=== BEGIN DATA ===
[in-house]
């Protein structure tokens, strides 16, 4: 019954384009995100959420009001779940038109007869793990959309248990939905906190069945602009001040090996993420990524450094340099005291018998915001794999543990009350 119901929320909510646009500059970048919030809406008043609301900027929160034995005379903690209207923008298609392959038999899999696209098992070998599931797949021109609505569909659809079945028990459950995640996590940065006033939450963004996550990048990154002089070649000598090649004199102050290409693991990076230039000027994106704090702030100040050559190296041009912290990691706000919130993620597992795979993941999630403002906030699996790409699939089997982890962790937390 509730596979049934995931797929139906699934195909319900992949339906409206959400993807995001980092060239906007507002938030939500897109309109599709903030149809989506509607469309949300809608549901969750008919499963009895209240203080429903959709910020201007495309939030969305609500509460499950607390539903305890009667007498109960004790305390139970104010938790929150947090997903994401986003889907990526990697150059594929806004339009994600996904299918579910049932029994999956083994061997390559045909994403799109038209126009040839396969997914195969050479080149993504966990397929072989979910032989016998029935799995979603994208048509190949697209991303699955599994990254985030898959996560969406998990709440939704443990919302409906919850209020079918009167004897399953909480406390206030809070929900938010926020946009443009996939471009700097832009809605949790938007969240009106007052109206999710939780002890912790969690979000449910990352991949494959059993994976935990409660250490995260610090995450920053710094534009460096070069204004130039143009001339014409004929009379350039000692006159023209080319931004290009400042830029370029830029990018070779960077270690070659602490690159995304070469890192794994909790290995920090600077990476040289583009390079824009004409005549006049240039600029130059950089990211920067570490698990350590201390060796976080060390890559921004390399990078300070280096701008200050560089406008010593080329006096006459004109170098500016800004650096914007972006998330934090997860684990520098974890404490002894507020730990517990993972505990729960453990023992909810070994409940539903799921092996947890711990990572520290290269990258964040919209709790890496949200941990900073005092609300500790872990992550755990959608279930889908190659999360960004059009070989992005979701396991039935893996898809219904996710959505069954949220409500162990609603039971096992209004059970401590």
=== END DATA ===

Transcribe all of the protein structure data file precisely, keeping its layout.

[in-house]
């Protein structure tokens, strides 16, 4: 019954384009995100959420009001779940038109007869793990959309248990939905906190069945602009001040090996993420990524450094340099005291018998915001794999543990009350 119901929320909510646009500059970048919030809406008043609301900027929160034995005379903690209207923008298609392959038999899999696209098992070998599931797949021109609505569909659809079945028990459950995640996590940065006033939450963004996550990048990154002089070649000598090649004199102050290409693991990076230039000027994106704090702030100040050559190296041009912290990691706000919130993620597992795979993941999630403002906030699996790409699939089997982890962790937390 509730596979049934995931797929139906699934195909319900992949339906409206959400993807995001980092060239906007507002938030939500897109309109599709903030149809989506509607469309949300809608549901969750008919499963009895209240203080429903959709910020201007495309939030969305609500509460499950607390539903305890009667007498109960004790305390139970104010938790929150947090997903994401986003889907990526990697150059594929806004339009994600996904299918579910049932029994999956083994061997390559045909994403799109038209126009040839396969997914195969050479080149993504966990397929072989979910032989016998029935799995979603994208048509190949697209991303699955599994990254985030898959996560969406998990709440939704443990919302409906919850209020079918009167004897399953909480406390206030809070929900938010926020946009443009996939471009700097832009809605949790938007969240009106007052109206999710939780002890912790969690979000449910990352991949494959059993994976935990409660250490995260610090995450920053710094534009460096070069204004130039143009001339014409004929009379350039000692006159023209080319931004290009400042830029370029830029990018070779960077270690070659602490690159995304070469890192794994909790290995920090600077990476040289583009390079824009004409005549006049240039600029130059950089990211920067570490698990350590201390060796976080060390890559921004390399990078300070280096701008200050560089406008010593080329006096006459004109170098500016800004650096914007972006998330934090997860684990520098974890404490002894507020730990517990993972505990729960453990023992909810070994409940539903799921092996947890711990990572520290290269990258964040919209709790890496949200941990900073005092609300500790872990992550755990959608279930889908190659999360960004059009070989992005979701396991039935893996898809219904996710959505069954949220409500162990609603039971096992209004059970401590």